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Weatherly district sees $400K in net transportation savings

Published September 07. 2018 12:36PM

An updated report on the district’s transportation costs highlighted an otherwise routine caucus meeting of the Weatherly Area school board Wednesday evening.

Business Manager Peter Bard provided the board with an updated report on the money the district spent on transportation over the past three school years. The figures show not only a drop in the total expenses from 2016-17 to 2017-18 of $223,000, but a more than 50 percent increase in the estimated state subsidy for transportation, which translates to $190,000, bringing the net savings to the district of more than $400,000.

“The changes that were made certainly saved the district a load of money and probably saved a teaching position or two,” Bard said.

Immediately after Bard completed his report, board member Brian O’Donnell asked, “These savings aren’t just going into the general fund, are they? This is going to go to pay down the deficit, correct?”

Bard assured the board that the funds were doing just that.

The district is operating with a deficit of approximately $670,000, due primarily to the increased costs of the district’s required contribution to the teacher’s retirement system, as well as increases in health insurance costs for teachers.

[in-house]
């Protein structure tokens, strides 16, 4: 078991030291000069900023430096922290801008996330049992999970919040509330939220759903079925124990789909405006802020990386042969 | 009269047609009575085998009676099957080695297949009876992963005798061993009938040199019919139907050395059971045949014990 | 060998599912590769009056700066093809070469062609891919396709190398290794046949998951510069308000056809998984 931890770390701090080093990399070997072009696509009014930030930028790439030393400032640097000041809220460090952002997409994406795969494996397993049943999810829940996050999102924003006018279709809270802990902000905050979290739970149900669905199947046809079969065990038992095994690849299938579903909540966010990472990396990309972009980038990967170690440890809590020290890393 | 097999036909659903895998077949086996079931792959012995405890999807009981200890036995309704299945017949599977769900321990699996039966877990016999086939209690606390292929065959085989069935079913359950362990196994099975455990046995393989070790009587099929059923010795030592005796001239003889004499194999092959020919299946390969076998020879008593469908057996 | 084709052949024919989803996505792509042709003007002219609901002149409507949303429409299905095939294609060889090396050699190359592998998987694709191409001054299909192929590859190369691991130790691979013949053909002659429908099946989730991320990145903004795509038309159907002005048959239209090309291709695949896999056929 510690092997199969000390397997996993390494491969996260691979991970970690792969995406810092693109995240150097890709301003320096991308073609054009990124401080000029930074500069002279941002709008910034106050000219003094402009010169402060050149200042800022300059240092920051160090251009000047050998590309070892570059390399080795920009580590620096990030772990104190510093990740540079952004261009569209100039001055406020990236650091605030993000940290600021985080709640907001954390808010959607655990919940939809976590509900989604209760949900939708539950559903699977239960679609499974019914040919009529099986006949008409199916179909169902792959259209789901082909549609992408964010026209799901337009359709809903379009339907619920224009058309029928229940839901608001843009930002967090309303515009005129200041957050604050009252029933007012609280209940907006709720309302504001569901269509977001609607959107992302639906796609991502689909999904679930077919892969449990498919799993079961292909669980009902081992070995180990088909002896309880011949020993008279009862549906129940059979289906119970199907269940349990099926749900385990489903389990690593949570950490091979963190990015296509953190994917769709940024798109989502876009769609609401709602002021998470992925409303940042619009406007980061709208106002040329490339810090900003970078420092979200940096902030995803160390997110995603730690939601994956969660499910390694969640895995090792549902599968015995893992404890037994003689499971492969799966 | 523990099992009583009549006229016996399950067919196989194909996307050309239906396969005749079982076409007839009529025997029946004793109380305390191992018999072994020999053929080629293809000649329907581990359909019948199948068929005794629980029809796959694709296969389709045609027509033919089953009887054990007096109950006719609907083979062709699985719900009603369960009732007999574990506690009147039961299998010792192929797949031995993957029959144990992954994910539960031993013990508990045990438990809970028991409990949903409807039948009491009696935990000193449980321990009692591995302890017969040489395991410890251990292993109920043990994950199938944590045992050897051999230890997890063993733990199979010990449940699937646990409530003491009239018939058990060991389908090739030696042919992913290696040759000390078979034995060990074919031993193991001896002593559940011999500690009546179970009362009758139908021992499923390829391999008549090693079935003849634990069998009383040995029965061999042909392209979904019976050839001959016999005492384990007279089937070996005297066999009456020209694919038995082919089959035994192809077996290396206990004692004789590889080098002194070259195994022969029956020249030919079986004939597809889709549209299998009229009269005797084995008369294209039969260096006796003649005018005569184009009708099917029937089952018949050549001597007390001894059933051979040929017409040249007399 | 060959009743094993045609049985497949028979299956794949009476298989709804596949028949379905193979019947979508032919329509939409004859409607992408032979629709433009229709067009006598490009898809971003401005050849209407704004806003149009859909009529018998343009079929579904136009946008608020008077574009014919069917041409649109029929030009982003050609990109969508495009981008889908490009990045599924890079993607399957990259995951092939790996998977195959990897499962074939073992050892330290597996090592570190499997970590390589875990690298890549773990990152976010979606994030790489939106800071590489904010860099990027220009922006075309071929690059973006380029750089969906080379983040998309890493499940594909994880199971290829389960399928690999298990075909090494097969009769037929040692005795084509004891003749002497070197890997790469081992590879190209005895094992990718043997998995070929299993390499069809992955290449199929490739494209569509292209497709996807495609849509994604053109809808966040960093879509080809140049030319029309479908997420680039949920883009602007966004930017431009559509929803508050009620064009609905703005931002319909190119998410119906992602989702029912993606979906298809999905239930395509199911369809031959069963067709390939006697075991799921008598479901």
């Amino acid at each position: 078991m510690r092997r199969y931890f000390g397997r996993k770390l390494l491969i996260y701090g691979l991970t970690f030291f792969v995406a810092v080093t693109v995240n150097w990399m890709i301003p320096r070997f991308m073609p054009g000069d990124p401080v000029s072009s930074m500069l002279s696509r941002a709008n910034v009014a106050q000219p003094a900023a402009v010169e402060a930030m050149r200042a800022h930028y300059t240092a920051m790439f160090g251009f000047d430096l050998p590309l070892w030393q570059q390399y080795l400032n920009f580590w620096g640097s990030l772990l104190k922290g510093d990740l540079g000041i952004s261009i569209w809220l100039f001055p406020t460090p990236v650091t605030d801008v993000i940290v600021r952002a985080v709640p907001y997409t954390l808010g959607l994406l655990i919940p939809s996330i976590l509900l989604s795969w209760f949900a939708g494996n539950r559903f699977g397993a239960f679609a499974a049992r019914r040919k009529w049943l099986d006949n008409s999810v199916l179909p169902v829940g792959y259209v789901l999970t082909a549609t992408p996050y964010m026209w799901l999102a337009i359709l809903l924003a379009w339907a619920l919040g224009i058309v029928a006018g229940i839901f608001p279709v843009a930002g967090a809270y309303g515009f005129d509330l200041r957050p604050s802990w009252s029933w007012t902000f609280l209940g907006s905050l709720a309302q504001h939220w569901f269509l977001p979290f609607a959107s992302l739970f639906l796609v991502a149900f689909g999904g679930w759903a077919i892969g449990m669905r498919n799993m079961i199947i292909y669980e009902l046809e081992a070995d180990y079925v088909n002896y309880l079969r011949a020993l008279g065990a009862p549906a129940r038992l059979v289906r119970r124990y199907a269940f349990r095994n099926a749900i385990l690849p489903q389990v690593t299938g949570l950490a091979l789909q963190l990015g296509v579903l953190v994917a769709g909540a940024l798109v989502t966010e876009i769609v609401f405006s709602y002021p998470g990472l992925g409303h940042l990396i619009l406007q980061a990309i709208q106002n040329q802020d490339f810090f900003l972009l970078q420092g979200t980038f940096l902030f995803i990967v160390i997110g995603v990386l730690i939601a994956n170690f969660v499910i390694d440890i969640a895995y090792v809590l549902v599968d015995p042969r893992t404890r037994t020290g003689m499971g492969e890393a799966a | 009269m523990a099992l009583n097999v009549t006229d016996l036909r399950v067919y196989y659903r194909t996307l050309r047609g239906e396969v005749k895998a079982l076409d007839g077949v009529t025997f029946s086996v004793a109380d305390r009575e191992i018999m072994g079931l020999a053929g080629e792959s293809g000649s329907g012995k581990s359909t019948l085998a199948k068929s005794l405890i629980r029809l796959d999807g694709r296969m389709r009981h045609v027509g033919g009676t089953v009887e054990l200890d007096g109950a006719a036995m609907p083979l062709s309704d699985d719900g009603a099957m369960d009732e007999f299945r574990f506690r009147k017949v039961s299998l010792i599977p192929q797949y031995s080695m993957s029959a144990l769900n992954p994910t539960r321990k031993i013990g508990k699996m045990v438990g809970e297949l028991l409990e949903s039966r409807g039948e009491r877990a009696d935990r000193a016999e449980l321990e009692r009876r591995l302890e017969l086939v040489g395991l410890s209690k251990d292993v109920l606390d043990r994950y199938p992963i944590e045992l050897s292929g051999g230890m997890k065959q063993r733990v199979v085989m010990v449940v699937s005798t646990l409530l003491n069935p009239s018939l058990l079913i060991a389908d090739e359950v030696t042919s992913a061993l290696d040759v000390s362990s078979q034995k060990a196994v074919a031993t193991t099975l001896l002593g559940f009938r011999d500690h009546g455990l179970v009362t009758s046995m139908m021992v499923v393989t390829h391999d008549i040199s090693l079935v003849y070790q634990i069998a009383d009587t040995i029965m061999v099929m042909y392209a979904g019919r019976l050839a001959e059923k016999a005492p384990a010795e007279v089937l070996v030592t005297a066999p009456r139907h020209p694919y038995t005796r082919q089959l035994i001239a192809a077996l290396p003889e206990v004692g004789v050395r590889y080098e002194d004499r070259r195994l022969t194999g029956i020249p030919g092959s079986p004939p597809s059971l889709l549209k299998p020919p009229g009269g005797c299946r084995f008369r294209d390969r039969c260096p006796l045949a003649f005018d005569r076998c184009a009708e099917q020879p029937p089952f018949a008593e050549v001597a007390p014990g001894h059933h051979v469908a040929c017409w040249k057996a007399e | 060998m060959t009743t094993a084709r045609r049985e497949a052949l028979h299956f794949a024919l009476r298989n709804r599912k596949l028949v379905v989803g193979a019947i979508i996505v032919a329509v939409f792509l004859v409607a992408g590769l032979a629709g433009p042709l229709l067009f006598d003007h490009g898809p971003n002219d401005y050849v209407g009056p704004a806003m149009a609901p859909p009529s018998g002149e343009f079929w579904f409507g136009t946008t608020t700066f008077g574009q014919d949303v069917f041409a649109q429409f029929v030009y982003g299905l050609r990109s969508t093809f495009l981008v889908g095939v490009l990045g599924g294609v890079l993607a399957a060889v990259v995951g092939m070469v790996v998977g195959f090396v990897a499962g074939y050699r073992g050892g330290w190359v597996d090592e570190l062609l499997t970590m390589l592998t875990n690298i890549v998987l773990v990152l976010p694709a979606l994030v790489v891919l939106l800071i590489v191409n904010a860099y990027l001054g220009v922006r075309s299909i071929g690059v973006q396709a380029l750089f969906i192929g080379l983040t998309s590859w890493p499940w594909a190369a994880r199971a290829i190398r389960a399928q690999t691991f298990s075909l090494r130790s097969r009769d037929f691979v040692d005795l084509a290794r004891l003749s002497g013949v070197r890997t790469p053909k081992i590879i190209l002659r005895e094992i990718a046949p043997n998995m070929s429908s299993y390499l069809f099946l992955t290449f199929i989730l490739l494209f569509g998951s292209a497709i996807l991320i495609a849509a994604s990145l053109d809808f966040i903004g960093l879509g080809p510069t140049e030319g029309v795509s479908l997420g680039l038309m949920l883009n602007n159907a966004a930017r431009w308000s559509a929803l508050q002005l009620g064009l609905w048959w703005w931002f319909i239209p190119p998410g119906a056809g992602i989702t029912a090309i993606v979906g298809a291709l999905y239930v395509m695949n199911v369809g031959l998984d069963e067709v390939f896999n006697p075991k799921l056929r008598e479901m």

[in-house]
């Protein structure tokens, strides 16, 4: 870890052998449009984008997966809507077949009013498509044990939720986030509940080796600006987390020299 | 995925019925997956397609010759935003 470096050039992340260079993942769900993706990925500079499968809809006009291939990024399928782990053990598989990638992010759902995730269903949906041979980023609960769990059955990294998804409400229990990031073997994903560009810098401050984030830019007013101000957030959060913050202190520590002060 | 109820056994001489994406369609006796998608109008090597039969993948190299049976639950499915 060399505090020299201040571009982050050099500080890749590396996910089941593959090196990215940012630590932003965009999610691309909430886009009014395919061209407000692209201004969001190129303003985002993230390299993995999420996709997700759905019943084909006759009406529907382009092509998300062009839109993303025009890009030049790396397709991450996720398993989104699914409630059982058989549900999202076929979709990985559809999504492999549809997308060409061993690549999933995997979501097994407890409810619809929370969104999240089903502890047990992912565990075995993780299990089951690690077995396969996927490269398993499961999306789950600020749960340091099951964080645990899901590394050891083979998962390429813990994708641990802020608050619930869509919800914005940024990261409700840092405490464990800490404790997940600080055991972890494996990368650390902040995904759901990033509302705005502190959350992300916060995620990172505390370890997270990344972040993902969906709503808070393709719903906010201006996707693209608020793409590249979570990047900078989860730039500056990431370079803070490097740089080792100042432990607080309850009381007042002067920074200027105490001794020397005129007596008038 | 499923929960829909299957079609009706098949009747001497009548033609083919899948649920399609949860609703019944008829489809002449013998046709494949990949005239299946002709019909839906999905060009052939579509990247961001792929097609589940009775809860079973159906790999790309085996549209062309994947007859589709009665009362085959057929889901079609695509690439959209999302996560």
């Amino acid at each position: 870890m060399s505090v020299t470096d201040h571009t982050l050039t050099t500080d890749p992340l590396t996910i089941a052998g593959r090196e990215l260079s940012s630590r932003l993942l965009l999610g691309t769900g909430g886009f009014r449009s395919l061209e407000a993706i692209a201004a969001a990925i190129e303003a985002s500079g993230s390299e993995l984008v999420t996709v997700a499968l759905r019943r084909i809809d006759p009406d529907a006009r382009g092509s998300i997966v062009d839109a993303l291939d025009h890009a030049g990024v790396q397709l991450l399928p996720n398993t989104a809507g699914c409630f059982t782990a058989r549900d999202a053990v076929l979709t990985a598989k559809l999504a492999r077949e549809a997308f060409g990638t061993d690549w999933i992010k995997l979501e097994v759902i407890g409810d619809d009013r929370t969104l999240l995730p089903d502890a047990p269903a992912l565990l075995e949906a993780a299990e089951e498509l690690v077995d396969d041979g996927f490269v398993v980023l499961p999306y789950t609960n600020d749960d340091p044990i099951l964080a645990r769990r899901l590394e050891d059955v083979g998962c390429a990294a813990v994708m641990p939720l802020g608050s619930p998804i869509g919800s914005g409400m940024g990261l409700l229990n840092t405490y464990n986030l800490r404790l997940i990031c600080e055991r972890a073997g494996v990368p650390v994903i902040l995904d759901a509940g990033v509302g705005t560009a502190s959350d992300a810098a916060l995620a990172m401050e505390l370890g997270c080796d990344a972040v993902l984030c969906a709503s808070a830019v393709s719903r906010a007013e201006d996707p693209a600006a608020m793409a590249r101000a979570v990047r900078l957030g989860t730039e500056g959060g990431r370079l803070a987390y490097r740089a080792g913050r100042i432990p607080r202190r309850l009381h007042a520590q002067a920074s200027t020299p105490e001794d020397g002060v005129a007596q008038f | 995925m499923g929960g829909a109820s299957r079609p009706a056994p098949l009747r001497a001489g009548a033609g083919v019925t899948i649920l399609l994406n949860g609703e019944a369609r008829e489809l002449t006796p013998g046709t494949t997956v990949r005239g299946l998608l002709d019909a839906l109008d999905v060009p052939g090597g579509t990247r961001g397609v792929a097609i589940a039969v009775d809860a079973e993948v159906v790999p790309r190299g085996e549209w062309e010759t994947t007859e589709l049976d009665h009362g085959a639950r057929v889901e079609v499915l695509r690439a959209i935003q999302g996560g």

Tax forgiveness

In other business, the board agreed to follow Bard’s recommendation to approve a 10-year extension of the Keystone Opportunity Expansion Zone designation for the Exeter Property Group on land located in Kidder Township. The extension would begin at the beginning of the construction of a planned warehouse facility on Route 940.

Though the property is still owned by Blue Ridge Real Estate, Exeter is hoping to purchase the land with the extension in place so it can enjoy the full 10 years of tax forgiveness while it builds and recruits tenants for its facility.

Bard said the property is an undeveloped wooded lot which currently generates no tax revenue for the district. Board members O’Donnell and William Knepper said that they were under the impression that the district was receiving approximately $4,000 per year in property tax revenue from that land. Knepper indicated that representatives from Exeter gave that impression during its presentation to the board in June.

“If they said that, they were mistaken,” Bard said.

Board member Matthew vonFrisch added, “Even if we were collecting $4,000 on it, I would rather forgo that money in the hopes of creating a couple hundred jobs for people.”

All board members were present, with the exception of Gerard Grega, who attended the meeting via speakerphone.

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